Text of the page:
Well, the Hobbit claims full compatibility with all Speccy stuff, legally programmed or otherwise (though of course in the amount of time we had to spend with it we couldn't really judge how true this is). There's no real reason to doubt it though - a quick look at the workings inside show that there's a good deal of Uncle Clive's original bits and pieces in there!
The Hobbit comes with a built-in diagnostic program monitor and assembler/disassembler that will make life simple for those who like to interfere with their programs. Spectrum Basic is supported (of course) and there's a Soviet version of CP/M (called Beta) included too, which should open up a whole world of business software to the Hobbit. The educational theme is continued with the inclusion of the graphic and list-processing language, LOGO, and provision for including Pascal, C, and Forth on plug in ROMs.
In Leningrad, where the Hobbit is used in many of the schools, the networking abilities mean that students can do their work and hand it in to the teacher's 'master' Hobbit or PC via the network.
The teacher can also monitor what is going on on any other machine, and in the event of one crashing any other Hobbit on the net can be used to 'revive it' and recover files from it. It's a feature that is especially useful in program development because it allows a teacher to examine the crashed machine to see the state of the various registers.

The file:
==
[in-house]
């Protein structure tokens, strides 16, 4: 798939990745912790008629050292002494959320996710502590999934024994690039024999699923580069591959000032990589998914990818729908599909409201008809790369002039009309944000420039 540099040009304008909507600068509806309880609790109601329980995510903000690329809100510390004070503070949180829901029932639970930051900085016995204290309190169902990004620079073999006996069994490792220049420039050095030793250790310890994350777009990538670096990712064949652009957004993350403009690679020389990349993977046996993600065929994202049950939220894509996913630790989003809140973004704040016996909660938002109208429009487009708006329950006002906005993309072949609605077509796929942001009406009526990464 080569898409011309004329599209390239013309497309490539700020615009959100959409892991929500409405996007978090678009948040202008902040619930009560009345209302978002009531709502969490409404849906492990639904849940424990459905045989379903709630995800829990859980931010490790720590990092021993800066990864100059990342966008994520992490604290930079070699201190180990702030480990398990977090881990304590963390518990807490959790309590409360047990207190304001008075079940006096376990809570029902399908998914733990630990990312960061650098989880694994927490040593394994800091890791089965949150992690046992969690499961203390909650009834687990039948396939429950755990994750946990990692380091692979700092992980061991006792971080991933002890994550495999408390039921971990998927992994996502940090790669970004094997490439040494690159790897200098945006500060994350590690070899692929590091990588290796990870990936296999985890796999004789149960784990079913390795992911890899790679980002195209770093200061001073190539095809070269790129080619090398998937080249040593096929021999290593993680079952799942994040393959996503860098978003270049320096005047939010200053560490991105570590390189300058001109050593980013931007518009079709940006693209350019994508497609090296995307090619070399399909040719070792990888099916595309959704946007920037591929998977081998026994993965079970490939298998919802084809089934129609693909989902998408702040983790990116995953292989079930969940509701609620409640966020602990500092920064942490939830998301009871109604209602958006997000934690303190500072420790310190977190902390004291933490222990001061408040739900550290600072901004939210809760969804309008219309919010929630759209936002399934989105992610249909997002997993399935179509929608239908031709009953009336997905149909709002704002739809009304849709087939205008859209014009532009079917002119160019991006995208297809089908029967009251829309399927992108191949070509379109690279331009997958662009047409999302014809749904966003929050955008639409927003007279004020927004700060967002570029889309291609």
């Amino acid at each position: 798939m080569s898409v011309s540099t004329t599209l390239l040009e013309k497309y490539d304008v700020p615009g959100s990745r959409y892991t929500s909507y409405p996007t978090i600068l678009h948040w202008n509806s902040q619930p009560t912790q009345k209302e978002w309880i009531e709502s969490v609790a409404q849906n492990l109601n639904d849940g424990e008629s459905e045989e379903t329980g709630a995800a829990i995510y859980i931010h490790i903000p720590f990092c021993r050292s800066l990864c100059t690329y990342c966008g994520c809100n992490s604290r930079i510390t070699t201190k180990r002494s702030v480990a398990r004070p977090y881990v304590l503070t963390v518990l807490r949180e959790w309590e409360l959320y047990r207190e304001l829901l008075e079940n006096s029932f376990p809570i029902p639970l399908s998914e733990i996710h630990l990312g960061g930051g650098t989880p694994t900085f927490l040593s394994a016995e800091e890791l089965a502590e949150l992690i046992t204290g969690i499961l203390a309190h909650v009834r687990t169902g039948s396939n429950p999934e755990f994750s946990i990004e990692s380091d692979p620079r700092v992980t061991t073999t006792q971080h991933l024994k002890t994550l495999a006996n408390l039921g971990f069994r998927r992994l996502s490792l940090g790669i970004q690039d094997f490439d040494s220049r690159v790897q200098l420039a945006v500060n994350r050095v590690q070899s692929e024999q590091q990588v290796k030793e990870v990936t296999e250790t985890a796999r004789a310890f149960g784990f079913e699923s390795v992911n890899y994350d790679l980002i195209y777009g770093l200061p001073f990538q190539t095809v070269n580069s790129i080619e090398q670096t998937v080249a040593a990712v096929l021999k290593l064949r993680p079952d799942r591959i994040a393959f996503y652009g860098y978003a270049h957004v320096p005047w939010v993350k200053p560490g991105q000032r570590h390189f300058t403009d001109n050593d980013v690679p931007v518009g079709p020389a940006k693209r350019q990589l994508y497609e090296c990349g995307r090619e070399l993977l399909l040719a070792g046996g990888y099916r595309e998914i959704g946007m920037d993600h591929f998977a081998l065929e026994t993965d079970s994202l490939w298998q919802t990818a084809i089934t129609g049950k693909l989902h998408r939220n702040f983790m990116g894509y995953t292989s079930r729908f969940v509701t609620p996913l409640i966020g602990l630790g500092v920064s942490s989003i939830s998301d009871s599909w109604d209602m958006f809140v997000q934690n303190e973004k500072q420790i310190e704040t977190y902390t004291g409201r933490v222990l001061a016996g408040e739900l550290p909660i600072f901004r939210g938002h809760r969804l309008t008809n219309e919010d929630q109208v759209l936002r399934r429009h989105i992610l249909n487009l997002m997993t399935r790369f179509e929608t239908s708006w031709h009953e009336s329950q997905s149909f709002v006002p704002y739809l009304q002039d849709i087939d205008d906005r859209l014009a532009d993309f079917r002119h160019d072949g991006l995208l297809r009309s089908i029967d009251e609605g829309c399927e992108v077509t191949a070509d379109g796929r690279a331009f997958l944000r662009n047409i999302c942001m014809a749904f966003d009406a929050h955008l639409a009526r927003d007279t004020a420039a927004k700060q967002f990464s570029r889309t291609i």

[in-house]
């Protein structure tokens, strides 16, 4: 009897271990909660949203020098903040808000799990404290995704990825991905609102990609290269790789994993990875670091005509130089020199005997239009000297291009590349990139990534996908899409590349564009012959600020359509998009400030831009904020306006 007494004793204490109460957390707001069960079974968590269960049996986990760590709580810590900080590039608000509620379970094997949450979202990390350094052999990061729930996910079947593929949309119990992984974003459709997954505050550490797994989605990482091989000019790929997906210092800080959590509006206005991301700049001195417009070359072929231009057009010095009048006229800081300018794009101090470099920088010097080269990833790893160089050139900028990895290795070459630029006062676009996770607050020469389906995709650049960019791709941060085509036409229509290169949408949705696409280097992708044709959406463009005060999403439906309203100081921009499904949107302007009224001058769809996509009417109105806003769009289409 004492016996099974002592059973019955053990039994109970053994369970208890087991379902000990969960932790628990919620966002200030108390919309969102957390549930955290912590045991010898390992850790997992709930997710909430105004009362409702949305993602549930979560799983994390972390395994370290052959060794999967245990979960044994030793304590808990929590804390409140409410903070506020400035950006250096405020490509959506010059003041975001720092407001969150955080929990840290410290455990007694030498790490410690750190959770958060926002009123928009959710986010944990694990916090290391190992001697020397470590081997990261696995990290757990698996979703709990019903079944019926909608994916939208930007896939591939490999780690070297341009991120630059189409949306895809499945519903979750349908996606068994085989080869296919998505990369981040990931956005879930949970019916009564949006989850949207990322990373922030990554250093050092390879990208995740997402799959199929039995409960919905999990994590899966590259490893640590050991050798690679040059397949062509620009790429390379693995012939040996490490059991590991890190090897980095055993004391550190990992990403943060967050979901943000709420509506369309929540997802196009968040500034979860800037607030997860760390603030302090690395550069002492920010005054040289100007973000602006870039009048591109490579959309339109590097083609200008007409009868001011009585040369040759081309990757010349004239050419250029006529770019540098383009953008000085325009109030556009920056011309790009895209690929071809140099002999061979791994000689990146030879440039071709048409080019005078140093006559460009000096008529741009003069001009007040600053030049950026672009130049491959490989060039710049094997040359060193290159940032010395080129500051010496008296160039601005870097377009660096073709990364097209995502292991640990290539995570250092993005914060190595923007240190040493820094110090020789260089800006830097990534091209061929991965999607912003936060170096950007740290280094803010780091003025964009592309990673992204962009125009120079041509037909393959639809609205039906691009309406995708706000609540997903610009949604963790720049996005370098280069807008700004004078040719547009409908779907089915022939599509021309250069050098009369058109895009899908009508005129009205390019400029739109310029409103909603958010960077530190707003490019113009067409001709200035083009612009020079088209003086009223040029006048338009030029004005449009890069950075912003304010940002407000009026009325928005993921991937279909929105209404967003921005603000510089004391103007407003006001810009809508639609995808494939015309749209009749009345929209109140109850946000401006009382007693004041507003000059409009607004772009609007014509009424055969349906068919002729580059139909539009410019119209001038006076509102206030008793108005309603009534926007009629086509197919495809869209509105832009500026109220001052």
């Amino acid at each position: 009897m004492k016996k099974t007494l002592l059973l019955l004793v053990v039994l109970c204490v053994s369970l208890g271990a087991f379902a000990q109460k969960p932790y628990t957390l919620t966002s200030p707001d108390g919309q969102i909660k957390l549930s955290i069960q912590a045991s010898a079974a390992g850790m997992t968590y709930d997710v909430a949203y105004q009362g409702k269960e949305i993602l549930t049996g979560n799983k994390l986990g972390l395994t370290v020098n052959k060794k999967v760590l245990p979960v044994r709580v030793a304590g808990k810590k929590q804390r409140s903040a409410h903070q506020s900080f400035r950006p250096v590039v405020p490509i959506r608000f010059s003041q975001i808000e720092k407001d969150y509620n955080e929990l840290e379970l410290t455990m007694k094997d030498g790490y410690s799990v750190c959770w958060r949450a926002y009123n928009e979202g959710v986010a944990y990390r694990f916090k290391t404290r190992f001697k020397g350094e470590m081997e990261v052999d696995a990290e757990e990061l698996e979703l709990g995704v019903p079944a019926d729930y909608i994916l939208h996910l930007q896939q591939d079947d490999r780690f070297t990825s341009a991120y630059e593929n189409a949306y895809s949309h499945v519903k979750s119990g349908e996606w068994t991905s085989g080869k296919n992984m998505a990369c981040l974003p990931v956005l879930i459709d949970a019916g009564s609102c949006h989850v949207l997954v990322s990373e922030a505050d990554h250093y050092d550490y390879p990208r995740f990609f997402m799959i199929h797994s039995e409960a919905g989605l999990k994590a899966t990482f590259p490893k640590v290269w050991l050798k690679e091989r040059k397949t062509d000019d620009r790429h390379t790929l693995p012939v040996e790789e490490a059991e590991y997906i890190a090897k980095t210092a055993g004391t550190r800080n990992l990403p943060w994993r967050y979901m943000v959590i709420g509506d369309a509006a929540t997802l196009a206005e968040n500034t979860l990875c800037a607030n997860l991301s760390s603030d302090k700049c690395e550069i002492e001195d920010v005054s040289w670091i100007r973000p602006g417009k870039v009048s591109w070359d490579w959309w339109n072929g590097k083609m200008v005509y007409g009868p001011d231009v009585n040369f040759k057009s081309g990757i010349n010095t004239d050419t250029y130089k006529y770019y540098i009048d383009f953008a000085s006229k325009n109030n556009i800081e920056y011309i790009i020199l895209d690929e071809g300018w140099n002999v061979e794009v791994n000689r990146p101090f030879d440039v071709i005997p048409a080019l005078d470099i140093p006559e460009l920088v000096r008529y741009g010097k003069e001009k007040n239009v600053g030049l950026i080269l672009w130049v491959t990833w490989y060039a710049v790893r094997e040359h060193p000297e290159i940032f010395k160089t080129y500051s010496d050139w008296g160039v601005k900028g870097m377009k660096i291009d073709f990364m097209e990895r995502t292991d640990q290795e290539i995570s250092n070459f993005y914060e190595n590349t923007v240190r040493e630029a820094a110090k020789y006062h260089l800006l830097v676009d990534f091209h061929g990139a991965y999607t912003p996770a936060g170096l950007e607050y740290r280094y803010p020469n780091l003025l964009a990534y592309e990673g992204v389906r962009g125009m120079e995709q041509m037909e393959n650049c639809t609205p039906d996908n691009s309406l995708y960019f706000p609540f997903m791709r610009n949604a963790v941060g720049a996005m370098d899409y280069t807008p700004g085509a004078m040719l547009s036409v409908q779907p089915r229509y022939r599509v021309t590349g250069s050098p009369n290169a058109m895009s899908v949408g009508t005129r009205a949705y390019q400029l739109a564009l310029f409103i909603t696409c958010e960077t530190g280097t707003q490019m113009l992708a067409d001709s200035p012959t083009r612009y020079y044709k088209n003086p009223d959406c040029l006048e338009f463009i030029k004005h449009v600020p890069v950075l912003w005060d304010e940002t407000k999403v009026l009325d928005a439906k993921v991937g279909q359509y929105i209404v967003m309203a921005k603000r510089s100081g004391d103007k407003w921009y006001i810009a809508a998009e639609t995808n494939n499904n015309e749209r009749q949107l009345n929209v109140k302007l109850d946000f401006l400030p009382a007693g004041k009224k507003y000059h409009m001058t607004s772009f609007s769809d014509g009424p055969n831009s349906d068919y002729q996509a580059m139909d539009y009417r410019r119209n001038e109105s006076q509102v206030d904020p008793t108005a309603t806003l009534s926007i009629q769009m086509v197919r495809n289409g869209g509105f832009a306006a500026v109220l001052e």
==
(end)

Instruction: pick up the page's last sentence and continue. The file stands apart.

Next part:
How about games and magazines though? If the thing's mainly used in schools, is there any interest in that sort of thing?
The ability to write and develop software is important behind the Iron Curtain. With few western games, peripherals, or magazines getting through, home grown software is valuable currency.
The quality and quantity of computer publications in the USSR is next to zero. Michail said, "The one computer magazine published in the USSR is dry and corporate. We would like a magazine like Your Sinclair that has more life in it."
But is this all really just of curiosity value, or will we ever see the Hobbit actually sold in this country? Well, maybe. Michail confirmed that though they do actually hope to launch the Hobbit in Europe and the Third World, another important reason for coming to the UK was to visit YS and show us what's capable behind the (slightly parted) iron curtain! (Sweet of him, eh?)
- Keyboard and processor in a single unit
- Twin 5.25 floppies
- Power supply unit
- Built-in TV/monitor, colour card
- Z80A running at 3.5MHz
- 64K of addressed memory
- Operating system ROM (6/8/0K RAM used depending on configuration)
- 64K RAM (48, 54, or 64K including 6.5K screen memory)
- System bus (accessible)
- Parallel port (Centronix)
- RS232 serial port
- Three joystick ports (two Sinclair, one Kempston)
- 74 keys including 33 reprogrammable (soft) keys
- Support of Cyrillic/Roman/Arabic alphabets
- All types of SS/DD and DS/DD drives (maximum of four on each machine). Hard disk supported by patching disk-operating system.
Power supply unit
- Independent 5v at 1.5A on 220-240v 50/60 Hz mains power (consumption 7.5 watts)
Video adapter card
- 256x192 pixels
- 24x32 characters in text mode
- 15 colours
- 80 column by 24 lines emulating CP/M supports colour/mono TV
- TTL PC monitor
- Up to four disk drives, including two supplied with each Hobbit
- Cassette recorder
- Printer (serial or parallel)
- Inbuilt BASIC/LOGO
- Network drivers (100K Baud)
- BETA (CP/M clone)
- Sockets for ROM operating systems (Pascal. Forth. C)
- Fully Spectrum software compatible